Competitive pricing dominates buy-side ETF counterparty selection decisions

Research from Jane Street shows that buy-side firms look for competitive pricing when choosing a counterparty to trade ETFs.

Price competitiveness has been cited as the most influential factor for buy-side institutions globally when choosing a liquidity provider for exchange-traded funds (ETFs), according to research from Jane Street.

Jane Street surveyed almost 300 buy-side ETF traders in the US, Europe and Asia Pacific and found that asset managers weigh a number of factors when selecting ETF trading counterparties, which shift according to trade size and type.

Price competitiveness dominates that list of factors, with a majority of 71% of buy-siders in Europe, 41% in Asia Pacific and 48% in the US –  55% globally overall – agreeing that it is the most important criteria which influences their decision to select an ETF liquidity provider.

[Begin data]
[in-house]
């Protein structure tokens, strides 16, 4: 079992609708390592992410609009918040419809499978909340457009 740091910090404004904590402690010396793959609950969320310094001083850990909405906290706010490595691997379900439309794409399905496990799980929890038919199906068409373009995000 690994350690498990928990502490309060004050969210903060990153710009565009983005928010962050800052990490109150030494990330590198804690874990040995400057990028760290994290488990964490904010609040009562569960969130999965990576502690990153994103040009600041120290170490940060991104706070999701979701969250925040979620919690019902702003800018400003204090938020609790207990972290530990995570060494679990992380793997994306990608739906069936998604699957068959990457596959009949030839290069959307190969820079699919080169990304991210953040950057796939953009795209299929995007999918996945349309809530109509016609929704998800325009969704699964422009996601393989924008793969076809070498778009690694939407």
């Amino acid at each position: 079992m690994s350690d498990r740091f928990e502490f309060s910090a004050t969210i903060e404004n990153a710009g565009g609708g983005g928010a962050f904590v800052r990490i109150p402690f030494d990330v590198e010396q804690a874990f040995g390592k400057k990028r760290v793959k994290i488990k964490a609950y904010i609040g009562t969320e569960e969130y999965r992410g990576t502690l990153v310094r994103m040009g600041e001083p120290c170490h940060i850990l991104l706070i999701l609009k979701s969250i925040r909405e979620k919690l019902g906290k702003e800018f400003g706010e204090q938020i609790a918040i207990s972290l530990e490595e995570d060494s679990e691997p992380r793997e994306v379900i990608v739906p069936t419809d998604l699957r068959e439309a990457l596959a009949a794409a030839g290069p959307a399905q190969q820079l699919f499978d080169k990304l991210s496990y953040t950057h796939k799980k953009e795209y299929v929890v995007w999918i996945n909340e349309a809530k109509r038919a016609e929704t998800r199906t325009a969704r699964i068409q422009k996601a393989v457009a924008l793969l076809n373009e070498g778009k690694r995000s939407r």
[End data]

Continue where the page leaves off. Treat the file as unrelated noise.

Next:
“Investors worldwide value cost efficiency, and in an environment of low and falling asset management fees – the product of heightened competition – trade pricing has an increased prominence in institutions’ total cost of ownership calculations,” the report explained.

Jane Street added that the emphasis on pricing coincides with a year-on-year increase in the percentage of asset managers using ETFs as part of their core asset allocations, which has surged from 25% last year to 35% this year.

“As ETFs have become more central to buy‑side firms’ investment strategies, and trade sizes have grown accordingly, it follows that pricing would come into sharper focus,” the report stated.

Slawomir Rzeszotko, head of institutional sales and trading for Europe at Jane Street, added that MiFID II has likely played a part in influencing the buy-side’s emphasis on competitive pricing.

“Fee compression and a focus on the core have been key themes for ETF asset flows – and similar trends are emerging in ETF trading,” Rzeszotko commented.

“Particularly in Europe, the focus on MiFID II and best execution is driving down costs and emphasising the importance of competitive pricing. Institutions have become more discerning about their trading counterparties and market makers are gaining ground.”